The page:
Albany is home to four public parks. American Legion Park, at the north end of town, consists of a single baseball diamond overlooking the river. Across the water, Village park also features a baseball diamond, as well as a lawn and picnic pavilion. Bowman Park is a small waterfront space with a boat ramp, and Tower Park, on Main Street, has a jungle gym and footpaths around the base of the town’s water tower.
Let’s take a little detour down water street to see Albany's shops and restaurants. Take a right on Main, and a right on Water before the bridge. Water Street is one-way, so you’ll end up making a full circle back to Mechanic Street. Along the way, you’ll see Albany mainstays like Bobanna’s Pizza, Center Tavern, and the Dam Near Home bar and grill.
On the right side of the street, you’ll see the Sugar River General Store, downtown Albany’s favorite spot for ice cream, fresh-squeezed lemonade, coffee, and sub sandwiches. If you feel like a quick pick-me-up, try their “twisted coffee”, an ice cream float made with soft serve and cold brew.
Continuing down water street, you’ll pass the Albertson Memorial Library on the right – hang a right on Madison street just after you pass it to get back to Mechanic Street.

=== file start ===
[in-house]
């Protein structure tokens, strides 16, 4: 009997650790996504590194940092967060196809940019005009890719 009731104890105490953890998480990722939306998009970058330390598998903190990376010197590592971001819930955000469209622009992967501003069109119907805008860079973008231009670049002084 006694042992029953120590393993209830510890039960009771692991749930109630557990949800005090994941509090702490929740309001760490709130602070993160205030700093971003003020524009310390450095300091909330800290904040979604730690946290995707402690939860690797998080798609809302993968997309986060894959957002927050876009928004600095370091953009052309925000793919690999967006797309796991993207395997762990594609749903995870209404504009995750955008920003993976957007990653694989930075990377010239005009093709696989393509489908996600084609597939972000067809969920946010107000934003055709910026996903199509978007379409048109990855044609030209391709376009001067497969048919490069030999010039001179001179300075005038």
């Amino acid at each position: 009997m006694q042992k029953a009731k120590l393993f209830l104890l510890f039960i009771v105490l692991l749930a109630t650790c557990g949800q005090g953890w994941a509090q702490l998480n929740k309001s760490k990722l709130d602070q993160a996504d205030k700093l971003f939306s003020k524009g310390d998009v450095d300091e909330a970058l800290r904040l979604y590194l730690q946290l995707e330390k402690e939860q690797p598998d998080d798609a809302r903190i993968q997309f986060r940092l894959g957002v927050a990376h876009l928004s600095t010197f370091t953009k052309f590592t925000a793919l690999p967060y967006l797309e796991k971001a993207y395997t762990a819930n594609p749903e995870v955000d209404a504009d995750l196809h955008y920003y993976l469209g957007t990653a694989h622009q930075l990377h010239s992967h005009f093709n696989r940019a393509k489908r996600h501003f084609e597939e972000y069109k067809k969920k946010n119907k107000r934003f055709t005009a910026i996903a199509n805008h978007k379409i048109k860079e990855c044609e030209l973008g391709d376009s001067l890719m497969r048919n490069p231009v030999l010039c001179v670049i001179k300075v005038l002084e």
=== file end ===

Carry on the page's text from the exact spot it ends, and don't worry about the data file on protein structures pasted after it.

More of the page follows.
In terms of recreation, Albany has a couple of attractions to keep you and your family entertained. S&B Tubing is located next to the Bowman Park boat ramp, with rentals on inner tubes for as low as 5 bucks per person. For an additional fee, you can grab a tube for your cooler and sip cold beverages as you lazily float down the Sugar River. On rainy days, head to Albany Lanes and bowl to your heart’s content.
Mechanic Street will take you out the south side of town, where you’ll follow highway E along the Sugar River to our next destination.
Just north of the town of Brodhead is the Three Waters Reserve, a designated area of prairie restoration operated by the Southern Wisconsin Land Conservancy. The Reserve was once the home of the Decatur Lake Golf Course, which was sold to the Conservancy in 2018.